Its key measures, supported by the auction house watchdog Conseil des Ventes Volontaires and Le Syndicat National des Maisons de Ventes Volontaires (SYMEV), seek to relax of the legal framework that surrounds art and antiques sales, bringing the French system closer to ‘the Anglo-Saxon model’ that is based primarily on self-regulation.
After a near unanimous vote, SYMEV president Jean-Pierre Osenat said: “[The CVV Reform Act] includes various provisions that will allow the profession to reconnect with its entrepreneurial spirit” He urged that the bill be included in the parliamentary agenda of the National Assembly as soon as possible.
In December last year, a report commissioned by the minister of justice Nicole Belloubet made 41 recommendations including the introduction of different rules for ‘voluntary’ and ‘judicial’ auctions and the relaxing of the need for auctioneers to have entrance qualifications and training.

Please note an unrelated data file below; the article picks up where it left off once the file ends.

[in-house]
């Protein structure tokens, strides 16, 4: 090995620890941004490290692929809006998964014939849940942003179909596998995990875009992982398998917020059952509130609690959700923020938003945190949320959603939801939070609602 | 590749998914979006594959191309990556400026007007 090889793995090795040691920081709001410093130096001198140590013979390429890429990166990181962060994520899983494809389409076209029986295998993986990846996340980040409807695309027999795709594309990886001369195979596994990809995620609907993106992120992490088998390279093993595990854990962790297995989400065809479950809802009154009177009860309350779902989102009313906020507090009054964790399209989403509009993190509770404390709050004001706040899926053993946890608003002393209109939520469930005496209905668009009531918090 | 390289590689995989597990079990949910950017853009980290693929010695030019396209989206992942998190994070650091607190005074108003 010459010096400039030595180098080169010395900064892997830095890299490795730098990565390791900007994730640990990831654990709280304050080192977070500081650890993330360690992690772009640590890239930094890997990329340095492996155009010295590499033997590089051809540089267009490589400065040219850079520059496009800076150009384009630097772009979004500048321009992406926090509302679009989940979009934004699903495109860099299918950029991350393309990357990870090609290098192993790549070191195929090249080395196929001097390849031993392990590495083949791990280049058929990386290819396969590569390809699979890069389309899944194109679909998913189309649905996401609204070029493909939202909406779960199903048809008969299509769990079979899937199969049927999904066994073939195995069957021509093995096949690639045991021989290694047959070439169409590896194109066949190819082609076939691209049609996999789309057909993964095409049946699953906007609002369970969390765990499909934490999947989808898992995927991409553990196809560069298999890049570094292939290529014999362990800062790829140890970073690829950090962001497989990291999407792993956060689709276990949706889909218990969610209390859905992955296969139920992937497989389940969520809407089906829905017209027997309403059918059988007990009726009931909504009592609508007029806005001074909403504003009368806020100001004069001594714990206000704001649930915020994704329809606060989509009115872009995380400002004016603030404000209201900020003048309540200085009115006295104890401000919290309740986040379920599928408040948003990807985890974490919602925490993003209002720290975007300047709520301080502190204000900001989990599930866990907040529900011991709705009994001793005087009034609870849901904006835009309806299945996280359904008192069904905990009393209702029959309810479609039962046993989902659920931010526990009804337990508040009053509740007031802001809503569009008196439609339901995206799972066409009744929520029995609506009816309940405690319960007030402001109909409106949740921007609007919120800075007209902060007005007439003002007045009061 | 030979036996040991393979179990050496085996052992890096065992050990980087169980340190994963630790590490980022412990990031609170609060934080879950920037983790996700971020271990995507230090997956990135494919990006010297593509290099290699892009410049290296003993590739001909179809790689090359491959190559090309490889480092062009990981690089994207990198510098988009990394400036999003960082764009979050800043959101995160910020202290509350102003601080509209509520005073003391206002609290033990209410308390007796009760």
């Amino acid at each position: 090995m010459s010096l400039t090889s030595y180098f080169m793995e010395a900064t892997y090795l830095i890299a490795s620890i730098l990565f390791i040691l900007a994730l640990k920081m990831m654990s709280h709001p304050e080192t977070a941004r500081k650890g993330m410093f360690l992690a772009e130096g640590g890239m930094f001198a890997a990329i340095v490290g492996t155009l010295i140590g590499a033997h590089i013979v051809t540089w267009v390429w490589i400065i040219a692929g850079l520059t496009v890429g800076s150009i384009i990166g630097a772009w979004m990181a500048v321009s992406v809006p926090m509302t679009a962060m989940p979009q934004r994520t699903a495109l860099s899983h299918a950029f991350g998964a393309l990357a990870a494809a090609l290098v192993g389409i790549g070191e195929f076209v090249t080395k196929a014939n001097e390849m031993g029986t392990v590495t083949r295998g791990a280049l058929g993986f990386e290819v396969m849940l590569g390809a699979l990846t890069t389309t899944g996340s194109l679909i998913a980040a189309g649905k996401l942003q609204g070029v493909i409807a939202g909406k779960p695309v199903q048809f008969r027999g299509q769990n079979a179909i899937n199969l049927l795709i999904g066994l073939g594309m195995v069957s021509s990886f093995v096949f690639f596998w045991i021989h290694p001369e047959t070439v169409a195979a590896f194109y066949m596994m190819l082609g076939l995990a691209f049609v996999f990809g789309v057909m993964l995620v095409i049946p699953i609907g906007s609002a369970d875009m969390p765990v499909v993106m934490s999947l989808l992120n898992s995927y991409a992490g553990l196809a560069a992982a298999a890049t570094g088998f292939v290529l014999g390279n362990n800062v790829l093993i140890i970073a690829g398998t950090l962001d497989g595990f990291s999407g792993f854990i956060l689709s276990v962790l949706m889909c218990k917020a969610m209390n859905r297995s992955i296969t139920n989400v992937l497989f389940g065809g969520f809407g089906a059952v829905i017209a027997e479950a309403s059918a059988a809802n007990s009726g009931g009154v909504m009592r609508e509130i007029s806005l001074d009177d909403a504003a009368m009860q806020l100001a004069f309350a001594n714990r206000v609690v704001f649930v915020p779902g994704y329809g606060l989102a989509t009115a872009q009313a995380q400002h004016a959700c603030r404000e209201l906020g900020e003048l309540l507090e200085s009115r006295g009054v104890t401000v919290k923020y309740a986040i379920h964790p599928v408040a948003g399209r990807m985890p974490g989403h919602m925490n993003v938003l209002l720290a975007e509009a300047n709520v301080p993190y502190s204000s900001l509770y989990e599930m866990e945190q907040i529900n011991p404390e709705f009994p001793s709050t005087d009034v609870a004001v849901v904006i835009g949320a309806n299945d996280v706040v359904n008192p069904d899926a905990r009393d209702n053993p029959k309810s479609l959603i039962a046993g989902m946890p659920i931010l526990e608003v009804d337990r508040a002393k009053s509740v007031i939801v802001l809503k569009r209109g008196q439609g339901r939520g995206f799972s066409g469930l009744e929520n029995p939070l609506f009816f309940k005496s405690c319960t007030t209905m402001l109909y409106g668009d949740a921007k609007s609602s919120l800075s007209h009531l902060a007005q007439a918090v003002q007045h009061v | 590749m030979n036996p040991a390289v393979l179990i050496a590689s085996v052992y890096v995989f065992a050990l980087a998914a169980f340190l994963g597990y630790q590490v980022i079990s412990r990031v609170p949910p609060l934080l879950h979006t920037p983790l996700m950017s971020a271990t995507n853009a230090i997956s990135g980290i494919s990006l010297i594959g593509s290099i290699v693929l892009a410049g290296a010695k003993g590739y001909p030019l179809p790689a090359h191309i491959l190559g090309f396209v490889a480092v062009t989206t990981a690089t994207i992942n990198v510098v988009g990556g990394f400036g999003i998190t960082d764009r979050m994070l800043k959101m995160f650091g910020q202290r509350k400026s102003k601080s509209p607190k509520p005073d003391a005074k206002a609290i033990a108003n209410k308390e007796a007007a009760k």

Following the report, the act allows for the creation of a new council, effectively replacing the Conseil des Ventes with a new Conseil des Maisons de Ventes composed mainly of commissaire-priseurs (auctioneer).
It is almost two decades since the major reforms of 2000 that changed the French commissaire-priseur from a state-appointed official to a commercial operator and opened the market to foreign competitors. Further changes came in 2011 including permitting French auctioneers to conduct private sales and offer financial guarantees and advances to sellers as they seek to compete with Christie’s and Sotheby’s.